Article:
- Telephone Engineer & Management, Volume 79, Harcourt Brace Jovanovich Publications, 1975
- "History of Telegraphy from the Teletype Museum" (PDF). Retrieved March 18, 2012.
- "Bytelines". Byte. 5 (12): 214. December 1980.
- "F-41D PDP-4 Brochure September 1963" (PDF). p. 5.
- "Digital Equipment Corporation pdp15 Price List" (PDF). p. 2.
- Jim Haynes. "Some Notes on Teletype Corporation" (PDF).
- "ASR 33 Teletype Information". Retrieved October 22, 2020.
- Teletype Parts Bulletin 1184B page 35 figure 38
- Teletype Parts Bulletin 1184B pages 27–29, figures 29–31
- on YouTube, October 28, 2019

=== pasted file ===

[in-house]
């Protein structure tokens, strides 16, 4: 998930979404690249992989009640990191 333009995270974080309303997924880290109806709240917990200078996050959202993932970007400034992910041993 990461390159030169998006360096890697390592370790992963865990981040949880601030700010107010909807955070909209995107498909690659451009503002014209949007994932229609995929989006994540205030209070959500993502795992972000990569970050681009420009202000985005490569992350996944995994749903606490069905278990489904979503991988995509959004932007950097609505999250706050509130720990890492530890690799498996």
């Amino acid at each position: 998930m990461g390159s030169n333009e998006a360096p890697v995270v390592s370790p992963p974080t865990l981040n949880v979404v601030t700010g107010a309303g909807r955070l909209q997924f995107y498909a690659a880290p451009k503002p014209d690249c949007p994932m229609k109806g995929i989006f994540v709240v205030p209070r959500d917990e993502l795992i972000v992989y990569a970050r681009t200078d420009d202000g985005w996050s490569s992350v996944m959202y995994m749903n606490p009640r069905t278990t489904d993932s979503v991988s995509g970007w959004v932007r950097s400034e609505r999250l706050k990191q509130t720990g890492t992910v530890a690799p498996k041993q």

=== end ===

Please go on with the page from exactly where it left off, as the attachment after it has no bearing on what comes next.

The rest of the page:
- Teletype Technical Manual Bulletin 273B page 1-15, 1963, Change 2
- "Teletype Rear View of Main Assembly".
- Tomasi, Wayne. "Electronic Communications Systems: fundamentals through advanced", Prentice Hall, 2001, p. 531.
- (Manes 1994, p. 27) harv error: no target: CITEREFManes1994 (help)
- Patrick Suppes; Max Jerman; Guy Groen (April 1966). "Arithmetic drills and review on a computer-based teletype" (PDF). The Arithmetic Teacher. 13 (4): 303–309. doi:10.5951/AT.13.4.0303.
- Patrick Suppes (May 19, 1971). "Computer-Assisted Instruction at Stanford" (PDF).
- The @-symbol, part 1 of 2, Shady Characters, July 2011